Mary McNear on Going to the Lakehouse

One of the staples of fictional plots goes like this – something happens (usually life-changing), and then a person (usually a woman) needs to remake their life, often by returning home. Stories like this are surely so popular if only because they bring comfort through familiarity and hope that in a similar situation you have a place and network of friends where you can easily return, be accepted and nurtured through your difficult time. You will probably also find love, because in fiction, if you’re running off somewhere to regroup, it’s a given that your love life has either imploded or was sad and non-existent to begin with.  

I love it when these novels take place on an island, a lake or someplace exotic. I mean, if your life has been blown to hell, you might as well find yourself in a beautiful cabin by the lake. Mary McNear’s new series exploring life in the Midwest lake town of Butternut begins with Up At Butternut Lake, which  follows the story of a young mom and widow (whose husband has died in Afghanistan) who moves back to her family’s cabin beside the lake to make a fresh start for herself and her son Jess. Here is what Mary had to say about the pleasures of returning to the lake.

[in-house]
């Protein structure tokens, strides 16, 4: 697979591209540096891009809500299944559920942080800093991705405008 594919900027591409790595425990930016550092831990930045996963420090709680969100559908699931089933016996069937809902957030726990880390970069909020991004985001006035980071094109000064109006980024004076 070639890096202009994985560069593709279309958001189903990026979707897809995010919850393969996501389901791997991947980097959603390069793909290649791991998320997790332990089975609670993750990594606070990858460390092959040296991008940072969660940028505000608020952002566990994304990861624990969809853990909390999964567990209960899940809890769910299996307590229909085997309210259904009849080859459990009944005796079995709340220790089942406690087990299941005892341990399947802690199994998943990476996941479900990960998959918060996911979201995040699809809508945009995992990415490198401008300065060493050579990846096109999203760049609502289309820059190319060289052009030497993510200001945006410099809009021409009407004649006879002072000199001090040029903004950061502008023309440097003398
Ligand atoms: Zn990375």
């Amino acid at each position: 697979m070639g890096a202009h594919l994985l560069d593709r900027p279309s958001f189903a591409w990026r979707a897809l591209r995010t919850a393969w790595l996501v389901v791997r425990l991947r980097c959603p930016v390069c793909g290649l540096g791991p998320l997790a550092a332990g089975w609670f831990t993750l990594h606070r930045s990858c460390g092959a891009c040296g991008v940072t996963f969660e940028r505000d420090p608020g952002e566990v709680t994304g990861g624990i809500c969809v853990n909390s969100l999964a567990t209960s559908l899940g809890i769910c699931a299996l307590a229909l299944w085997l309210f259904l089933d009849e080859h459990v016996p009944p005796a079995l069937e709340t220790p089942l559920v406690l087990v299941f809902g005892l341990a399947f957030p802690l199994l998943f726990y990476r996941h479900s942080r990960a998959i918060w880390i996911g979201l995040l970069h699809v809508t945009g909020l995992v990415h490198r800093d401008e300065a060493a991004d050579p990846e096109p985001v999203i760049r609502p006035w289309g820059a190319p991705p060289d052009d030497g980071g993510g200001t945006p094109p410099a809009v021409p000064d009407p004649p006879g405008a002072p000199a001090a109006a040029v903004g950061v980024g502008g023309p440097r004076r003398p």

Although I have lived in San Francisco for almost twenty years and went to college and graduate school on the east coast, I was born on the near north side of Chicago, just a couple of blocks from Lake Michigan.  I grew up in Chicago and spent many summers and vacations visiting my grandparents in Racine, Wisconsin, and each summer we visited the lake house my great grandfather built on a lake in northwestern Wisconsin, about an hour south of Lake Superior.

Long after we left the Midwest, in the late 1970s, we continued to visit the lake house in Wisconsin each summer. Now, I bring my own children there in July and August and we do many of the same things that my sisters and I did when we were kids. We putter around in old motorboats, paddle creaky canoes to coves and beaches, shop at the local gift shops and have breakfast at the local diner. We still gather in the evening on the deck and watch the sun set out over the lake.

My life in San Francisco is filled with the hubbub of daily life: getting my children off to school, working on my books, and meeting friends. Interestingly, I know a lot of transplanted Midwesterners like myself who live in San Francisco, and, like me,  many  of them have memories of summers on a lake.

Sometimes I suspect my friends and I share the same fantasy of spending more than just the summer on a lake; after all, what could be a better place to run away to, to rebuild, to rediscover or maybe even to reinvent oneself than on a lake?

Maybe it’s not surprising then that when I decided to write a novel about a woman whose husband had been killed in Afghanistan, and her five year old son, I knew there was only one place for them to start over again, and that was at their family’s fishing cabin on a lake in northern Minnesota. Their lake, Butternut Lake, is fictional, but it is very much inspired by my own memories of the lake I still visit every summer.

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